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On the Button

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Almost four years ago, the U.S. Court of Appeals for the Ninth Circuit committed one of the most blatant violations to date of the Antiterrorism and Effective Death Penalty Act of 1996. In its quest to overturn state court decisions it merely disagrees with -- despite the clear command of Congress to the contrary -- that court decided in Musladin v. Lamarque that the California state courts had unreasonably applied clearly established federal law in rejecting a claim that trial spectators wearing buttons had violated Musladin's constitutional rights. Yet the supposedly unreasonable state court opinion was in accord with the decisions of every other court that had considered the question in similar circumstances. See CJLF's brief. A better example of a mainstream state court decision wrongly overturned by a fringe federal court could hardly been found. That is exactly what AEDPA was enacted to prevent, and the case is a prime illustration of why that statute was so necessary.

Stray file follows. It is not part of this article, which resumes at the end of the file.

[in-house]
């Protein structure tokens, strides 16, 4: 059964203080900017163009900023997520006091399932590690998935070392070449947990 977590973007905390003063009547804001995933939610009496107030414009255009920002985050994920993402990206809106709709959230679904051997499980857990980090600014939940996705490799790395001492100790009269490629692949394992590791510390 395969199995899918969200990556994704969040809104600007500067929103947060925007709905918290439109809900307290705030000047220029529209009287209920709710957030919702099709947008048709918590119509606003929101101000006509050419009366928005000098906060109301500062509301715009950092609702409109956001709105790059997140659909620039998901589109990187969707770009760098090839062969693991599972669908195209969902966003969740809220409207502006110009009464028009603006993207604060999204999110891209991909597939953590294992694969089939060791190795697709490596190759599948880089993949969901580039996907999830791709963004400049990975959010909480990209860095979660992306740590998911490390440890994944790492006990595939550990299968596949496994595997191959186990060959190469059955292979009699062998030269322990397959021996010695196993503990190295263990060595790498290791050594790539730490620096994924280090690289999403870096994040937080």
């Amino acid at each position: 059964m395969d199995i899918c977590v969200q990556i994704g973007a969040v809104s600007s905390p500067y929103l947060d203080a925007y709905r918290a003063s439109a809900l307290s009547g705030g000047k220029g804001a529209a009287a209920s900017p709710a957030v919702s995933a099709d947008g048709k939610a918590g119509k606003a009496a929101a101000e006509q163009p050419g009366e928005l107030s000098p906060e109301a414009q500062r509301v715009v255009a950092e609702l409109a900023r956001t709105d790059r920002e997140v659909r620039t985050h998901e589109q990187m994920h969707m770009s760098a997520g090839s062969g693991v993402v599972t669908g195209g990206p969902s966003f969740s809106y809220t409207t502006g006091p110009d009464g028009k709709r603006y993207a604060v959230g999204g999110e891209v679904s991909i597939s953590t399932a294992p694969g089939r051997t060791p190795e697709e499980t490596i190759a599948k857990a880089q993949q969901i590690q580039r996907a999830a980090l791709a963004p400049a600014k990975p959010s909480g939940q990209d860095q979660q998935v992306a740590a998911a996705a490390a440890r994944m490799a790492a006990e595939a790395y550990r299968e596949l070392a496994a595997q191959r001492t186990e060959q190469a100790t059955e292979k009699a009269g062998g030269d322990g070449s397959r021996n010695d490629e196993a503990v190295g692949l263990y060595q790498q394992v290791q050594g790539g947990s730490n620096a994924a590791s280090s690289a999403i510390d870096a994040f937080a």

The Supreme Court took the case and voted 9-0 to reverse. Judge Reinhardt's opinion declaring the state court opinion to be "unreasonable" was itself so unreasonable that not a single one of the nine high court justices voted to affirm it.

Today, the Ninth Circuit finally rejected the remainder of Musladin's claims. Howard Bashman at How Appealing notes, "Suffice it to say that, this time, it won't be the State of California that'll be seeking U.S. Supreme Court review." Musladin can ask, of course, but his chances of getting certiorari are infinitesimal.

1 Comment

Footnote 11 to the opinion is an interesting read. Without directly contradicting the Supreme Court decision, it certainly sends a message of Berzon's displeasure.

Footnote 7 seems a subtle dig at the Early v. Packer decision.

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